January 25, 2013
[The “Hughtrain” cartoon, 2004]
I’ve been seeing a pattern emerging. Here are some of the main ingredients:
1. That Marfa, Texas, one of the great Minimalist shrines in America is now a popular hipster destination spot.
2. One of my my favorite movies of recent years, Jiro Dreams of Sushi, which I’ve been raving about for months, is a big hit in the documentary world. It’s also a filmic love poem to Minimalism (Hey, the director used Philip Glass and Max Richter for the film score, I rest my case).
3. Blogs about simple living and Minimalism seem to be really trendy these days, minimalist bloggers like Zen Habits conquering the world.
4. “The Minimalist” is one of the most popular themes on Tumblr.
5. The continuing rise of Westernized Eastern thought: Buddhism, meditation, Yoga, Zen etc (I’m a big Alan Watts fan, but that’s another story).
6. The other thing I’ve noticed is “Personal Coaches” and “Motivational Speakers” seem to be everywhere. Whether we’re talking Anthony Robbins or Brendon Burchard… or the new job title out there, “speakerauthor” (People known mostly for writing books, but make most of their money doing public speaking: Tom Peters, Malcolm Gladwell etc.) Then you also need all the more technocratic, businessspeak consultant mandarin types out there as well… Like I said, they’re everywhere, it seems to be an increasingly booming industry.
7. That there seem to be more TED speakers talking about how wonderful Atheism is, than there are TED speakers telling people how wonderful Christianity or Judaism or Islam is.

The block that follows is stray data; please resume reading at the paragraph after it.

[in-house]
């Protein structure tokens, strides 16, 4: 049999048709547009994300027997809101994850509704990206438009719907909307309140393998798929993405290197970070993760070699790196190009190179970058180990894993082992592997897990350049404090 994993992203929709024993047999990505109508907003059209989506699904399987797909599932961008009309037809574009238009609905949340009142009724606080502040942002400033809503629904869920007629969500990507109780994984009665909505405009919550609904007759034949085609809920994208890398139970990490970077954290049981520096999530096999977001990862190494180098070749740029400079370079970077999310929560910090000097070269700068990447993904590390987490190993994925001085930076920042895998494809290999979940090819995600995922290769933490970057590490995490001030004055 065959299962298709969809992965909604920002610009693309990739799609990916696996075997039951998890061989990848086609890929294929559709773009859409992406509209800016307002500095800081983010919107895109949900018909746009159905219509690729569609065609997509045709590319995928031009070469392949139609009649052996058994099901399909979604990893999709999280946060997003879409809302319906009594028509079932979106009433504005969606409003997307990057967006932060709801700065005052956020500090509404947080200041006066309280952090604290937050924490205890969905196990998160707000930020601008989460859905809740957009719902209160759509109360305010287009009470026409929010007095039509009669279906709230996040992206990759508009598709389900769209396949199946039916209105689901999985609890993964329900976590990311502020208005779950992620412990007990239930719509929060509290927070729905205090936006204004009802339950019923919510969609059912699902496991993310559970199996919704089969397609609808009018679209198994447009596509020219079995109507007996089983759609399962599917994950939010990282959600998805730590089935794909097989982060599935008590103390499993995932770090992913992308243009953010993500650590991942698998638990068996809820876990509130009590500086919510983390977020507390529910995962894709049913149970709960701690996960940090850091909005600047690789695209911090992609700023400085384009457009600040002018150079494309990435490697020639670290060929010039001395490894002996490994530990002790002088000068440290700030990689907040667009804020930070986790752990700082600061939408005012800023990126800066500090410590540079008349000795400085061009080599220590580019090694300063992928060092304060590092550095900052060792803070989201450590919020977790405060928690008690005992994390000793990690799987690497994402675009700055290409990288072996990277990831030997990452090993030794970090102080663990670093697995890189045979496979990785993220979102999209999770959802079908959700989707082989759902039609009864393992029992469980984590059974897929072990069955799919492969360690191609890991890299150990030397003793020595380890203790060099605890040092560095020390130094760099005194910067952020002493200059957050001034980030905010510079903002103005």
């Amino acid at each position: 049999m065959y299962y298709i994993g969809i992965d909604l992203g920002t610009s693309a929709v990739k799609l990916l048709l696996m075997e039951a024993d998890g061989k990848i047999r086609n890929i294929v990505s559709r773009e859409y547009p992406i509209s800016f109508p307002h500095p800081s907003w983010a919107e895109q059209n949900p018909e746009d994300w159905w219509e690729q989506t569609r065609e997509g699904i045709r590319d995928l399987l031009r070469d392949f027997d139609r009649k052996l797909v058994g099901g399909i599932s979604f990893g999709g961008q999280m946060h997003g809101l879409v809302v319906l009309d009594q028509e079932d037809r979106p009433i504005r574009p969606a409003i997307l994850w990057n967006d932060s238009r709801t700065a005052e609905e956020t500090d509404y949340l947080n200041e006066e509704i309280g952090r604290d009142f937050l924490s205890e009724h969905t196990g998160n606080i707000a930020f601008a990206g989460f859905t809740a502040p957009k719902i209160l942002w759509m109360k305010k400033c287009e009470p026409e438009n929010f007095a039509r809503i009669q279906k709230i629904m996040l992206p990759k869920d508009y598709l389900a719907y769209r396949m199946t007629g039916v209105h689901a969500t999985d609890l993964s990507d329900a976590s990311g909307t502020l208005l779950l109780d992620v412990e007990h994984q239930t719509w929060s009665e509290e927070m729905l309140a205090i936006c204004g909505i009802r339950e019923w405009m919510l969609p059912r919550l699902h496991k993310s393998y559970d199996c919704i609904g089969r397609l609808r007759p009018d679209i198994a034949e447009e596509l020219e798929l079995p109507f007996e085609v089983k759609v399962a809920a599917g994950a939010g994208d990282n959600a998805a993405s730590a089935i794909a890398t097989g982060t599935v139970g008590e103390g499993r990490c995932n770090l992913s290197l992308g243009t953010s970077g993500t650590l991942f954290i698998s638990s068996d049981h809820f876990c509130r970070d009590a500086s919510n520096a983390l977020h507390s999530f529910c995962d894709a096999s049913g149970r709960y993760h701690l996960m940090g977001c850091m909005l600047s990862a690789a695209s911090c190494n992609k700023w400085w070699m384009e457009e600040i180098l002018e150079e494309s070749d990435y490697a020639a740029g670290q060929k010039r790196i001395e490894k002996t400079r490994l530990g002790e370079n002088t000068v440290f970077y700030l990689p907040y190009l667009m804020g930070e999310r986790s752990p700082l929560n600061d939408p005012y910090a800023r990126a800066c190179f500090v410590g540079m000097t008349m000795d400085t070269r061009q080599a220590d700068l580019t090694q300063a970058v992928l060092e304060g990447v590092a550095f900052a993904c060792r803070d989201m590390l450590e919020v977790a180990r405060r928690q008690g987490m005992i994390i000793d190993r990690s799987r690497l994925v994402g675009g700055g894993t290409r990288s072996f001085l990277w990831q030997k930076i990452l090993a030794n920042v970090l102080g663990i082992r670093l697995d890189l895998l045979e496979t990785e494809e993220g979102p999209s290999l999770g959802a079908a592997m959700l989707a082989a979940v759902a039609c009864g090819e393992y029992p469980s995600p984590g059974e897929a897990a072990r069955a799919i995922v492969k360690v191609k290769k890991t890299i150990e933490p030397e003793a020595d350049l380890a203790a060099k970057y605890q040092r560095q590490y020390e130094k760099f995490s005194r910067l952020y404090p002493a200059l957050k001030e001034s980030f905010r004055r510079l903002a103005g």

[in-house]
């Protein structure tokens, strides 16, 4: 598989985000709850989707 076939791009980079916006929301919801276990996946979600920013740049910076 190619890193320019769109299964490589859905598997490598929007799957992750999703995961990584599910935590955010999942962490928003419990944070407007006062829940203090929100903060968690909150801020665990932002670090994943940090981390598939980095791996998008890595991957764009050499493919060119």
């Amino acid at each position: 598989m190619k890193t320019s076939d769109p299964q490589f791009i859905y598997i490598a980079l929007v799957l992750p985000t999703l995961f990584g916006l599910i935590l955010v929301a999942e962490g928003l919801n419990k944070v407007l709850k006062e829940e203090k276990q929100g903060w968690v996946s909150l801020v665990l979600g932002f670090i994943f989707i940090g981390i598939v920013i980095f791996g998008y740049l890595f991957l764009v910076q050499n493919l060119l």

8. The growing idea that the Internet is now a religion.
9. The growing idea that “Jedi” is now a religion.
10. The growing idea that Apple is a religion.
11. The financial and political implosion/impasse/dog’s dinner that is Western Europe/The Euro/The E.U..
12. U.S. Fiscal Cliffs.
13. Environmental and animal rights activists.
14. Burning Man.
16. Charity Water.
I could go on.…
What does this tell me?
That we’re looking for new stuff to believe in.
That though the world is getting more and more complex, the old answers (Do what you’re told, buy a lot of stuff, obsess about THESE celebrities, worship THESE gods/THIS God, watch this trashy Reality TV, watch these crappy movies, read these crappy bestsellers, listen to this crappy music, believe these politicians etc.) aren’t working for us as well as they used to.
So we’re simplifying. We’re renewing. We’re clearing the decks. We’re doing a bit of spiritual Spring cleaning. We’re looking for new stuff to believe in. We’re looking for NEW CERTAINTIES.
Just like the “Hughtrain” cartoon above implies, we have an infinite need for it.
Sure, we like our old certainties (Mom’s cooking, a favorite pair of old jeans, small-town folksy ways, old school good manners, Ronald Reagan, old Jimmy Stewart movies at Christmas time etc), we are genetically programmed to seek out not only the new, but the NEW CERTAINTIES.
So I guess the next the question is, what “New Certainties” is your work bringing to the world?
If you don’t know, maybe best to find out… it’s where the real fun and action is to be found these days.
April 2, 2010
[“90%”, which I sent out recently in the newsletter. You can buy the print here etc.]